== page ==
We fit the regional time series to an annual, semiannual, linear trend, and constant components in order to investigate the presence of long-term trends in the glacier mass balance. We add a quadratic term to assess potential acceleration in mass loss. The total uncertainty in mass loss rate is the sum in quadrature the GRACE of measurement errors, error in GIA correction, error in hydrology correction, leakage error caused by the assumption of uniform mass change within each mascon, ocean/atmospheric mass correction errors, and the statistical uncertainty of the model fit. To compare the quadratic and linear models, we use a variant of the Akaike Information Criterion, A I C c , with small sample size datasets [49] that accounts for the goodness of the fit and number of parameters, and identifies which model best fits the data. We calculate GRACE measurement errors following Wahr et al. [50]. GIA and hydrology uncertainties are calculated as in Jacob et al. [12] and Gardner et al. [51]. To evaluate the leakage error on the trend introduced by assuming a uniform mass distribution within each mascon, we use a Monte Carlo approach. We generate 10,000 synthetic configurations by distributing the monthly mass changes, (from the mascon inversion described above), non-uniformly within each mascon. The 10,000 random configurations are generated using pseudo-random weights extracted from a Gaussian distribution with standard deviation equal to 1 and zero mean. At each iteration, we apply the mascon fit to the synthetic data and calculate the regional leakage error as the difference between the trend obtained applying the inversion to GRACE and the trend obtained using the randomly generated synthetic data. Our final estimate of the uncertainty associated with the leakage error is set equal to 2 times the standard deviation of all errors measured in the 10,000 iterations. The leakage error associated with our mascon configuration is taken at the 2 σ error. Trends uncertainties due to the ocean mass correction are calculated following Velicogna and Wahr [52].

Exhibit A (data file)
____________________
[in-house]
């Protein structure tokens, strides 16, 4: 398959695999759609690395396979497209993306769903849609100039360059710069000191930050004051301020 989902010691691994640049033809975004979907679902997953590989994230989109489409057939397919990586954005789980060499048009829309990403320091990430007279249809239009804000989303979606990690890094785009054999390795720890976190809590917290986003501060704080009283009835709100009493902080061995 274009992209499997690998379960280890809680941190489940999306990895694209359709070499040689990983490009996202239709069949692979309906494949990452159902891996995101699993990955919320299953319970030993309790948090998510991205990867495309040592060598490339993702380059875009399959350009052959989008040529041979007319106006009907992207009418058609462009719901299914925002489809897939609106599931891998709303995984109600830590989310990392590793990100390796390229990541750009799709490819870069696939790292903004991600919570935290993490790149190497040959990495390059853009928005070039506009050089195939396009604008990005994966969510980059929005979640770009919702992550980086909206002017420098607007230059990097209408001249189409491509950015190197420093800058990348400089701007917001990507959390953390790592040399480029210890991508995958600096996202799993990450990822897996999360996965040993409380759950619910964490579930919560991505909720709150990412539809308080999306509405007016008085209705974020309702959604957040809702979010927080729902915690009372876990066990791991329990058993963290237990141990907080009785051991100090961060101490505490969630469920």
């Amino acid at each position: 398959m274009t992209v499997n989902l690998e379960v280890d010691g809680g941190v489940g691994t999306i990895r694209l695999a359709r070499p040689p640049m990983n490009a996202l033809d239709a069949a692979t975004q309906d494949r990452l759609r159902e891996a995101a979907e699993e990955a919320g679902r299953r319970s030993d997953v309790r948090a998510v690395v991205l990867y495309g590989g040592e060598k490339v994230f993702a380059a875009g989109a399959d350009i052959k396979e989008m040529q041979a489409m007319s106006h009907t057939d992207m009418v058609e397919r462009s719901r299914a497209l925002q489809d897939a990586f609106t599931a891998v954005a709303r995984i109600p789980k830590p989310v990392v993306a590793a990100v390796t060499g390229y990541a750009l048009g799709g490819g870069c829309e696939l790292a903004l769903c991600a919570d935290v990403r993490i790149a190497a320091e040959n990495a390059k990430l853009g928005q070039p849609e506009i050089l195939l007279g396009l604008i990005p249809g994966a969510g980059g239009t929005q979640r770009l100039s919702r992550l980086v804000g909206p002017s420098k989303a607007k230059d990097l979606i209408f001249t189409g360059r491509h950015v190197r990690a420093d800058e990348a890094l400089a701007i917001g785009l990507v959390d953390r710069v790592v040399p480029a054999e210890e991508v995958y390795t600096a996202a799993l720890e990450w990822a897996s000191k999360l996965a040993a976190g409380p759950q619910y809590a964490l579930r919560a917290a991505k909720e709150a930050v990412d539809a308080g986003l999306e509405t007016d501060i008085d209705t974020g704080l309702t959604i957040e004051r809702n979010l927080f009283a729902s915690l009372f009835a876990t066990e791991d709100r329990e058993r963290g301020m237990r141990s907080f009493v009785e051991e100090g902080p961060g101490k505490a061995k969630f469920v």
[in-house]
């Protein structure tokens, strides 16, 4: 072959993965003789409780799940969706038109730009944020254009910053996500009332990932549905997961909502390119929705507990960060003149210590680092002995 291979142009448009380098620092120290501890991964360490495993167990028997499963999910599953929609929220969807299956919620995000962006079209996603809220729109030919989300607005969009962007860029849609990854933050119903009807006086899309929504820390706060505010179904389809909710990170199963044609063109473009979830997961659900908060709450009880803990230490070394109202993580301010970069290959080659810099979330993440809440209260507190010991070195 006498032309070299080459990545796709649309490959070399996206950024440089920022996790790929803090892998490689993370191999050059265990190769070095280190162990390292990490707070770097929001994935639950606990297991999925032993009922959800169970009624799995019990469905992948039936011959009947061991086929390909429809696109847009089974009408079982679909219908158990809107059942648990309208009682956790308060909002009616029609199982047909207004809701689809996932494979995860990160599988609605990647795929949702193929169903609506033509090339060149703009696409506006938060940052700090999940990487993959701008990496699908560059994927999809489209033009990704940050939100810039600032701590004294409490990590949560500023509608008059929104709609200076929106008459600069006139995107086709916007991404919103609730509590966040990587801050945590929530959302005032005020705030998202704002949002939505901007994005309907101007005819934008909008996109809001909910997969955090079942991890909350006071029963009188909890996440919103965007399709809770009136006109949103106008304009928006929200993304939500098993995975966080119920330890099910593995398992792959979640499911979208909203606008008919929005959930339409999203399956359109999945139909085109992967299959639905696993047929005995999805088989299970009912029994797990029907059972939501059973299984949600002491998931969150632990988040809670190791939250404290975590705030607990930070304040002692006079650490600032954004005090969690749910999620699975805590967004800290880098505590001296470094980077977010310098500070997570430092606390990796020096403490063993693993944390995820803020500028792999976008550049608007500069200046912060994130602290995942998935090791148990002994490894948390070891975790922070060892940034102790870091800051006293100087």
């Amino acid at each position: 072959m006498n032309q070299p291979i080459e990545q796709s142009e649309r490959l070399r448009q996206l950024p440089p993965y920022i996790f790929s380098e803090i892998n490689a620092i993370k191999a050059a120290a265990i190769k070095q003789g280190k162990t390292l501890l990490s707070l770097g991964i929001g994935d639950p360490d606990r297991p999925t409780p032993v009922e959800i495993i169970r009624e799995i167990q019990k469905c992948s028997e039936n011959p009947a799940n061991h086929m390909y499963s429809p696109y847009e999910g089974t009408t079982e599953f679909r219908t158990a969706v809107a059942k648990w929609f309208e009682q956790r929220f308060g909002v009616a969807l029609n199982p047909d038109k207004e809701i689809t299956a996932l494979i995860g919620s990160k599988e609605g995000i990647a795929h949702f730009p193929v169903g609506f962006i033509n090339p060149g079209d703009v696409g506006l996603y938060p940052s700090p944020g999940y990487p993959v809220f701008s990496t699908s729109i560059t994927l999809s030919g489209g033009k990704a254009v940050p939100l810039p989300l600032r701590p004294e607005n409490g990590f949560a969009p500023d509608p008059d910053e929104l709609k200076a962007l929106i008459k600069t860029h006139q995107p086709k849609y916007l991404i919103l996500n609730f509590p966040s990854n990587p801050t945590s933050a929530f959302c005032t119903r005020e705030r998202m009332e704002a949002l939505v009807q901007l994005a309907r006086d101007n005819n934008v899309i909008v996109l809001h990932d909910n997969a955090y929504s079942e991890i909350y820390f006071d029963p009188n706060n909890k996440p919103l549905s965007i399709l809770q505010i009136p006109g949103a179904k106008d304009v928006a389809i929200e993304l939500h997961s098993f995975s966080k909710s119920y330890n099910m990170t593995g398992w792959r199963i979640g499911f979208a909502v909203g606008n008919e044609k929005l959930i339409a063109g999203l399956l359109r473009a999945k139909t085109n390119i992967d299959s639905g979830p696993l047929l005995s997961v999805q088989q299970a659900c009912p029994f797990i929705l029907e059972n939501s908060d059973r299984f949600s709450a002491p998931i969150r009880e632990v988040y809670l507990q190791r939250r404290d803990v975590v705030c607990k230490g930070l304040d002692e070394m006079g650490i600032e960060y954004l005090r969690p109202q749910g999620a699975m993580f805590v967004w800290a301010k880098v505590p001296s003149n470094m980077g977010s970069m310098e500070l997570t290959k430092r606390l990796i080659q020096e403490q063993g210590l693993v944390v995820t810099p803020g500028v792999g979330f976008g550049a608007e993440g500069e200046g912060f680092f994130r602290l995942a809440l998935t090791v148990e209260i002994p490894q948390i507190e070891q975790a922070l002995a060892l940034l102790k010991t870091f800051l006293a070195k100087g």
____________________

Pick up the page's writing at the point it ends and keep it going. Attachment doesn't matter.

We investigate the interannual variability of the glacier mass anomaly by smoothing the regional time series with a 13-month moving average filter. We define a glaciological year as the time period separating two consecutive ablation seasons, i.e., the 1st September in year n and 31st August in year n + 1. We calculate the regional glacier annual mass balance as the difference between values from the smoothed time series in two consecutive September months.

3.2. ICESat Altimetry